Robin Griggs died at 49: the star of “Another World” struggled with cervical cancer before his death

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Robin Griggs died on Saturday, August 13, at the age of 49. Before her death, she was struggling with endocervical adeno-cancer.

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This was announced by a friend of the star of “Another World” on her official Facebook page. “It is with a heavy heart that I am saddened to announce the passing of Robin. However, she is no longer suffering and would like us to remember this and the good memories,” reads the announcement published on Saturday. “I will never forget how open she was to tell her story and accepted my help in telling it. She wanted to help people and spread her story to do so. I had the honor to do it. Rest in peace, my friend, I love you and smile when I think about you.”

Griggs was a soap opera actress. She played Stephanie Hobart in the TV series “One Life to Live”, and then joined “Another World” as Maggie Corey. She left the series in 1995 and returned to acting in the early 2000s, leaving her mark on horror films such as Dead Clowns and Slashers Gone Mad. She became a regular at horror film festivals.

After performing a standard Pap smear in August 2020, Griggs was diagnosed with stage IV cervical cancer. A CT scan revealed neoplasms in her stomach.

After she could no longer work, a GoFundMe was launched, which raised more than $19,000 as of Sunday, August 14, to help pay her medical bills. She shared the news with donors throughout the treatment process. In February, she announced that her cancer was not amenable to chemotherapy, and began immunotherapy.

She is survived by her husband Mark Wiley, whom she married in 2013. They celebrated their ninth anniversary last month. “Happy anniversary to the love of my life. You’ve been here through all the ups and downs,” Griggs wrote, paying tribute to her husband at the time. “Unfortunately, there have been a lot of falls lately. I look forward to every day when you come home and watch Emergency!, Gutfeld and everything we can find. I’m going to get through this and never stop fighting. I love you and I’m so glad you’re here with me.”

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A few days later, she announced that she was returning to chemotherapy to treat newly discovered tumors. “Unfortunately, I have 4 new tumors. Two new tumors in my liver, one in the abdominal muscle and one large one in the right lymph node,” she explained, noting that she was “in so much pain,” and a few days later she started chemotherapy again. “I’ve told them everything they need to know. I’m ready to fight. I will be very sick, sick, etc., but who knows, maybe it will work and ease the pain a little. You’ll never know. Please continue to offer these prayers.”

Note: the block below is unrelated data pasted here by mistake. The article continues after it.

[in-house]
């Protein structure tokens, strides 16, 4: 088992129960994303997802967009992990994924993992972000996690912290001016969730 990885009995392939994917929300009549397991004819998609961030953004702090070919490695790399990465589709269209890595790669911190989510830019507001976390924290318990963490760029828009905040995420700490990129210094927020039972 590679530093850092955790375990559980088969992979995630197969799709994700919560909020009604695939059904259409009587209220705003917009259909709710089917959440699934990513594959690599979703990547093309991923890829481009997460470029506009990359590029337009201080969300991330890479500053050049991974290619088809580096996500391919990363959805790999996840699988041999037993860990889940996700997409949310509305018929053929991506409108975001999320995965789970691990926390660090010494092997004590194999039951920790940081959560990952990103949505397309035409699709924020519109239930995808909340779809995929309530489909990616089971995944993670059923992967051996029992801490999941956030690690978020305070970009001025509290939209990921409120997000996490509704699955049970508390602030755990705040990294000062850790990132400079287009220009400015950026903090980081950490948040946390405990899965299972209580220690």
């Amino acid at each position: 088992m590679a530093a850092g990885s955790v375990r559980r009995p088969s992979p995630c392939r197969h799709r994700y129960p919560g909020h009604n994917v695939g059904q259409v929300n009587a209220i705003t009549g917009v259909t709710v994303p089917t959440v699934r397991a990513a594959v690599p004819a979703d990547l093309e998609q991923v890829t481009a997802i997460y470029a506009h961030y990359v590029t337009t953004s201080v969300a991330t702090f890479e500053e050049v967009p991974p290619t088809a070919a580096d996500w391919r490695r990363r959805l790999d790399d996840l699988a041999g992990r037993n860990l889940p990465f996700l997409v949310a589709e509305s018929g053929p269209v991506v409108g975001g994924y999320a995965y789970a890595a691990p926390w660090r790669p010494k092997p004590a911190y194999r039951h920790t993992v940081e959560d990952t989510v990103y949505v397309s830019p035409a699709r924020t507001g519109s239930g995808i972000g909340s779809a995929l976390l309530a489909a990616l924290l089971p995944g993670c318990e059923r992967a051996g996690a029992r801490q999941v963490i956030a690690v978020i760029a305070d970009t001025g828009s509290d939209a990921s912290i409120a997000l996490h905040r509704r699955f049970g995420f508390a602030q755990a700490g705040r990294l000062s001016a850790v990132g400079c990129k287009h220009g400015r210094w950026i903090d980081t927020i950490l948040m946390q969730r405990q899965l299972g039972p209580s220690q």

On Thursday, August 11, it was announced on Griggs’ official Facebook page that she was undergoing treatment at the end of her life. “It is with deep sadness that we share the news from Robin’s father that Robin will be admitted to a hospice today or tomorrow. She fought with determination, strength and grace, which is nothing short of inspiring,” the message reads. “Please continue to keep Robin and her family in your thoughts and prayers during this difficult time.”

The Pennsylvania native began her career in children’s theater productions, and then moved on to television and cinema. She also sang, releasing the 2004 concept rock album Love’s Young Nightmare.

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Before her death, Griggs tried to spread information about cervical cancer. “I thought I was invincible and I didn’t need to be examined or have any checkups,” she told “Call Me Adam” in September 2021. — I had pelvic pains and very painful periods, but I thought it was normal… it turns out it’s not normal. I was at the moment when I knew it was too much for me to bear. I went to the doctor, and I was diagnosed with endocervical stage 4 adeno-cancer.

She explained that her early symptoms included severe menstrual pain and bloating, as well as difficulty urinating. “I cannot stress enough how important it is to get tested and, if possible, get an affordable vaccine to fight several types of cancer,” she added.

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